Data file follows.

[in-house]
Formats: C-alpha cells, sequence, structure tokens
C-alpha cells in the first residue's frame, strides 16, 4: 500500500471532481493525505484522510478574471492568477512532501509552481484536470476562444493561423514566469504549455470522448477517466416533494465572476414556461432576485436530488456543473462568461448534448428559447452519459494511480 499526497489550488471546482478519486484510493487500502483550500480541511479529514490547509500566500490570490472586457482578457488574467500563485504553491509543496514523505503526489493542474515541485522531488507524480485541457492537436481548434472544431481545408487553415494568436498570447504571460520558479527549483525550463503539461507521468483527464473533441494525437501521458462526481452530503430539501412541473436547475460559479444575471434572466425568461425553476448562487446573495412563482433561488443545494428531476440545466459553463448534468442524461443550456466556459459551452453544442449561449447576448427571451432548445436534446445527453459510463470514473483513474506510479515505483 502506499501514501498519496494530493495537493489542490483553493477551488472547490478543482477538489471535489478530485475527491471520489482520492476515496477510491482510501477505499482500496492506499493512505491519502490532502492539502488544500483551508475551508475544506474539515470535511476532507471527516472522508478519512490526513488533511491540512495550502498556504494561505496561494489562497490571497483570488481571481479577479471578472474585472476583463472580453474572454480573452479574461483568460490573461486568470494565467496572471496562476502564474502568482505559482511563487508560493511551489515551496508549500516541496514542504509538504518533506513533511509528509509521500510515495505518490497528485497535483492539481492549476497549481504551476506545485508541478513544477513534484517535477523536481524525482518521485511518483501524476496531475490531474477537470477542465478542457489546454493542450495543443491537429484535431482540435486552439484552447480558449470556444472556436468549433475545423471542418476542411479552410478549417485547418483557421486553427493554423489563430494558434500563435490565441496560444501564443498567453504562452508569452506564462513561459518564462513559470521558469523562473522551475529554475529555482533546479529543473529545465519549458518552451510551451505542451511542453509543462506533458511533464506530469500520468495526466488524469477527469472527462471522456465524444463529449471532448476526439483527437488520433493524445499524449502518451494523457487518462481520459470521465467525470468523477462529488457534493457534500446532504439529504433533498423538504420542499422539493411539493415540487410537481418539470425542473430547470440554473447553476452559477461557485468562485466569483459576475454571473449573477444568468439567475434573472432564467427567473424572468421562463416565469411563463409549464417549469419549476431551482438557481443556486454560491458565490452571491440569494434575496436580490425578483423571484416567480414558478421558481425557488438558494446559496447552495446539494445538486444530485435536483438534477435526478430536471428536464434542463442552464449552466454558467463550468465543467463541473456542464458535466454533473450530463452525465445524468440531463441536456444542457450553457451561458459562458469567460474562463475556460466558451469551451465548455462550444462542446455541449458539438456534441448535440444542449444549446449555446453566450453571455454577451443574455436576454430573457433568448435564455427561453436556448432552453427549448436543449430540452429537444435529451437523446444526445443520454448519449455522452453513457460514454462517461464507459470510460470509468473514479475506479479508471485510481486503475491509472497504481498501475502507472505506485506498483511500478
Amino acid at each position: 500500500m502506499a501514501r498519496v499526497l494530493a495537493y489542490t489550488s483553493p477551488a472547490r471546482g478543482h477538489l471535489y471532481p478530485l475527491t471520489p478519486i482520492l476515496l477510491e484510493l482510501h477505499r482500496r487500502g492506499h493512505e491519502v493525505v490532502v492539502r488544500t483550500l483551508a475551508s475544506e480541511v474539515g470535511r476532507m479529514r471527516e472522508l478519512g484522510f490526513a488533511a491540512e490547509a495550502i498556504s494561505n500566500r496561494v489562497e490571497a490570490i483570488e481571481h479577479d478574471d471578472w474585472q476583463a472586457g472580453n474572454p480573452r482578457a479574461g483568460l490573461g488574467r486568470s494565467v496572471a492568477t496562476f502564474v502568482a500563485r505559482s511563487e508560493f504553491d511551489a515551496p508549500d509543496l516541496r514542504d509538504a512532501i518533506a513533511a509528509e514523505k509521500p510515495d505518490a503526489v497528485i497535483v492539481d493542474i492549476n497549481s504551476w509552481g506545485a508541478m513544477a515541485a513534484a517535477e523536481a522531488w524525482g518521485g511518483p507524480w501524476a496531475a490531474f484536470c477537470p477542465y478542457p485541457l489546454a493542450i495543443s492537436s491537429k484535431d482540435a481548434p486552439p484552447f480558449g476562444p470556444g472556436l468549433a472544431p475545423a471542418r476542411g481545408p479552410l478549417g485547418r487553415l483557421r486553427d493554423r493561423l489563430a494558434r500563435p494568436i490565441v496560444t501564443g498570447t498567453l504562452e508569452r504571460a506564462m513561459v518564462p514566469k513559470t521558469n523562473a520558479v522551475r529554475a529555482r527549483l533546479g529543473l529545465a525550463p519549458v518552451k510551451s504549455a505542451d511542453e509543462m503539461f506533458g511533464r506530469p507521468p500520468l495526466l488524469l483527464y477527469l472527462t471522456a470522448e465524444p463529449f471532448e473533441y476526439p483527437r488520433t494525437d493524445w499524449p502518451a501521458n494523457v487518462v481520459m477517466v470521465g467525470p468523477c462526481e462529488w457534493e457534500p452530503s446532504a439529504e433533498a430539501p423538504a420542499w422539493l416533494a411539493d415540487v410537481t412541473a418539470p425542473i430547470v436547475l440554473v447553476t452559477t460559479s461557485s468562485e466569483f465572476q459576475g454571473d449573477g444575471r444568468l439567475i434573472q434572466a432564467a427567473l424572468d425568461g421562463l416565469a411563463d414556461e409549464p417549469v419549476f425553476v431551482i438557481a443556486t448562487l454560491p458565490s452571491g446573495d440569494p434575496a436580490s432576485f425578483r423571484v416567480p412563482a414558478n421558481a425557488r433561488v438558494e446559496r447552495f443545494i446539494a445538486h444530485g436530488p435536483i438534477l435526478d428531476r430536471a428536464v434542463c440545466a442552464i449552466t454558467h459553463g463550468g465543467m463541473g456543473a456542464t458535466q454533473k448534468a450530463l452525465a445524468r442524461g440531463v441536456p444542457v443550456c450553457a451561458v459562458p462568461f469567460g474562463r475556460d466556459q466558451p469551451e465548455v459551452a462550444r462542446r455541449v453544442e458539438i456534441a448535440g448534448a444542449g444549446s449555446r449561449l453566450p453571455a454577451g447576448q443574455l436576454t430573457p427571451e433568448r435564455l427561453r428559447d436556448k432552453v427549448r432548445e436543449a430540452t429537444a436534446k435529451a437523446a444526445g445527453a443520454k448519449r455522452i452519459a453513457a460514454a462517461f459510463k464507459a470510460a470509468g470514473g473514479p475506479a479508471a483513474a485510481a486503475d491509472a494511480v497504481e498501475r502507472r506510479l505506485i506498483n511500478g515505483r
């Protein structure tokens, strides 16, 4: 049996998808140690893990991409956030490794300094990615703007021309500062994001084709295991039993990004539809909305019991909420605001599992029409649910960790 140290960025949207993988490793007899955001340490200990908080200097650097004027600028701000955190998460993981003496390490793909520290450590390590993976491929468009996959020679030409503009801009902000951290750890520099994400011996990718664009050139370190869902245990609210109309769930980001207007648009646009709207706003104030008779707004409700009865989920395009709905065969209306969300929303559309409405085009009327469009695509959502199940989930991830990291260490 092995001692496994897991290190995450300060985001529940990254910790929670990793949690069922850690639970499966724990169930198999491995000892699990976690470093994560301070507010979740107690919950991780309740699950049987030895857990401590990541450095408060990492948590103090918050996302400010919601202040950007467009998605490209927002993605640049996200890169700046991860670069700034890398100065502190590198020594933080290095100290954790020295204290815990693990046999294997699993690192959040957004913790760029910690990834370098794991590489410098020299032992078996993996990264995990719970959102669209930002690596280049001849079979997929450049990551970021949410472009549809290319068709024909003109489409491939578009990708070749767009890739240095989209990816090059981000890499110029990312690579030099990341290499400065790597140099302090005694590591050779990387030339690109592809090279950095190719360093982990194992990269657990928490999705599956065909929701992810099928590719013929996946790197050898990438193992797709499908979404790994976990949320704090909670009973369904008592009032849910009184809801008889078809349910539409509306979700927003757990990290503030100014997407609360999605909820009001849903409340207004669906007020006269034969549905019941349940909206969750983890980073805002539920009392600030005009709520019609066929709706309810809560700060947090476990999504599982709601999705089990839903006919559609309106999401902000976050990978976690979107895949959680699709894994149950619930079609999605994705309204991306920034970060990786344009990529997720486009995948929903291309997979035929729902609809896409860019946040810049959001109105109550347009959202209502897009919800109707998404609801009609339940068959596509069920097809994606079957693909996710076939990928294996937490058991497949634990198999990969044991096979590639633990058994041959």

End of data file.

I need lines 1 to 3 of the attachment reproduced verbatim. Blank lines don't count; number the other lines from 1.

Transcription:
[in-house]
Formats: C-alpha cells, sequence, structure tokens
C-alpha cells in the first residue's frame, strides 16, 4: 500500500471532481493525505484522510478574471492568477512532501509552481484536470476562444493561423514566469504549455470522448477517466416533494465572476414556461432576485436530488456543473462568461448534448428559447452519459494511480 499526497489550488471546482478519486484510493487500502483550500480541511479529514490547509500566500490570490472586457482578457488574467500563485504553491509543496514523505503526489493542474515541485522531488507524480485541457492537436481548434472544431481545408487553415494568436498570447504571460520558479527549483525550463503539461507521468483527464473533441494525437501521458462526481452530503430539501412541473436547475460559479444575471434572466425568461425553476448562487446573495412563482433561488443545494428531476440545466459553463448534468442524461443550456466556459459551452453544442449561449447576448427571451432548445436534446445527453459510463470514473483513474506510479515505483 502506499501514501498519496494530493495537493489542490483553493477551488472547490478543482477538489471535489478530485475527491471520489482520492476515496477510491482510501477505499482500496492506499493512505491519502490532502492539502488544500483551508475551508475544506474539515470535511476532507471527516472522508478519512490526513488533511491540512495550502498556504494561505496561494489562497490571497483570488481571481479577479471578472474585472476583463472580453474572454480573452479574461483568460490573461486568470494565467496572471496562476502564474502568482505559482511563487508560493511551489515551496508549500516541496514542504509538504518533506513533511509528509509521500510515495505518490497528485497535483492539481492549476497549481504551476506545485508541478513544477513534484517535477523536481524525482518521485511518483501524476496531475490531474477537470477542465478542457489546454493542450495543443491537429484535431482540435486552439484552447480558449470556444472556436468549433475545423471542418476542411479552410478549417485547418483557421486553427493554423489563430494558434500563435490565441496560444501564443498567453504562452508569452506564462513561459518564462513559470521558469523562473522551475529554475529555482533546479529543473529545465519549458518552451510551451505542451511542453509543462506533458511533464506530469500520468495526466488524469477527469472527462471522456465524444463529449471532448476526439483527437488520433493524445499524449502518451494523457487518462481520459470521465467525470468523477462529488457534493457534500446532504439529504433533498423538504420542499422539493411539493415540487410537481418539470425542473430547470440554473447553476452559477461557485468562485466569483459576475454571473449573477444568468439567475434573472432564467427567473424572468421562463416565469411563463409549464417549469419549476431551482438557481443556486454560491458565490452571491440569494434575496436580490425578483423571484416567480414558478421558481425557488438558494446559496447552495446539494445538486444530485435536483438534477435526478430536471428536464434542463442552464449552466454558467463550468465543467463541473456542464458535466454533473450530463452525465445524468440531463441536456444542457450553457451561458459562458469567460474562463475556460466558451469551451465548455462550444462542446455541449458539438456534441448535440444542449444549446449555446453566450453571455454577451443574455436576454430573457433568448435564455427561453436556448432552453427549448436543449430540452429537444435529451437523446444526445443520454448519449455522452453513457460514454462517461464507459470510460470509468473514479475506479479508471485510481486503475491509472497504481498501475502507472505506485506498483511500478